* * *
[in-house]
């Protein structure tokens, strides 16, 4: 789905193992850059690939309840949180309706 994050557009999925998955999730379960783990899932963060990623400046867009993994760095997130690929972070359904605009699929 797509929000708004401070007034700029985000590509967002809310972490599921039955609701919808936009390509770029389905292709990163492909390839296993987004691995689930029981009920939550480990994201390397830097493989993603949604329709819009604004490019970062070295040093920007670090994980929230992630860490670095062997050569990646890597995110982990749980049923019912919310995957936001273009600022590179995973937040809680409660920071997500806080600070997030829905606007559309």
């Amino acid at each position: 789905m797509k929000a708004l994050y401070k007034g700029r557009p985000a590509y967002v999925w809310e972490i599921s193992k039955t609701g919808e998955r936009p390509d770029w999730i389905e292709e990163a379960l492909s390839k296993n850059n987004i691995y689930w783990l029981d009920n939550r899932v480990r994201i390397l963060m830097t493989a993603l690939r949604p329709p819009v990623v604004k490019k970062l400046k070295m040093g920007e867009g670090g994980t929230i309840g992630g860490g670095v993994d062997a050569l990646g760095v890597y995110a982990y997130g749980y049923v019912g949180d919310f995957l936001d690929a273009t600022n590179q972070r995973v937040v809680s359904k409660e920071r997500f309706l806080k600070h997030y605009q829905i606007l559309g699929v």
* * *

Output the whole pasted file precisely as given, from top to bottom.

[in-house]
């Protein structure tokens, strides 16, 4: 789905193992850059690939309840949180309706 994050557009999925998955999730379960783990899932963060990623400046867009993994760095997130690929972070359904605009699929 797509929000708004401070007034700029985000590509967002809310972490599921039955609701919808936009390509770029389905292709990163492909390839296993987004691995689930029981009920939550480990994201390397830097493989993603949604329709819009604004490019970062070295040093920007670090994980929230992630860490670095062997050569990646890597995110982990749980049923019912919310995957936001273009600022590179995973937040809680409660920071997500806080600070997030829905606007559309």
């Amino acid at each position: 789905m797509k929000a708004l994050y401070k007034g700029r557009p985000a590509y967002v999925w809310e972490i599921s193992k039955t609701g919808e998955r936009p390509d770029w999730i389905e292709e990163a379960l492909s390839k296993n850059n987004i691995y689930w783990l029981d009920n939550r899932v480990r994201i390397l963060m830097t493989a993603l690939r949604p329709p819009v990623v604004k490019k970062l400046k070295m040093g920007e867009g670090g994980t929230i309840g992630g860490g670095v993994d062997a050569l990646g760095v890597y995110a982990y997130g749980y049923v019912g949180d919310f995957l936001d690929a273009t600022n590179q972070r995973v937040v809680s359904k409660e920071r997500f309706l806080k600070h997030y605009q829905i606007l559309g699929v």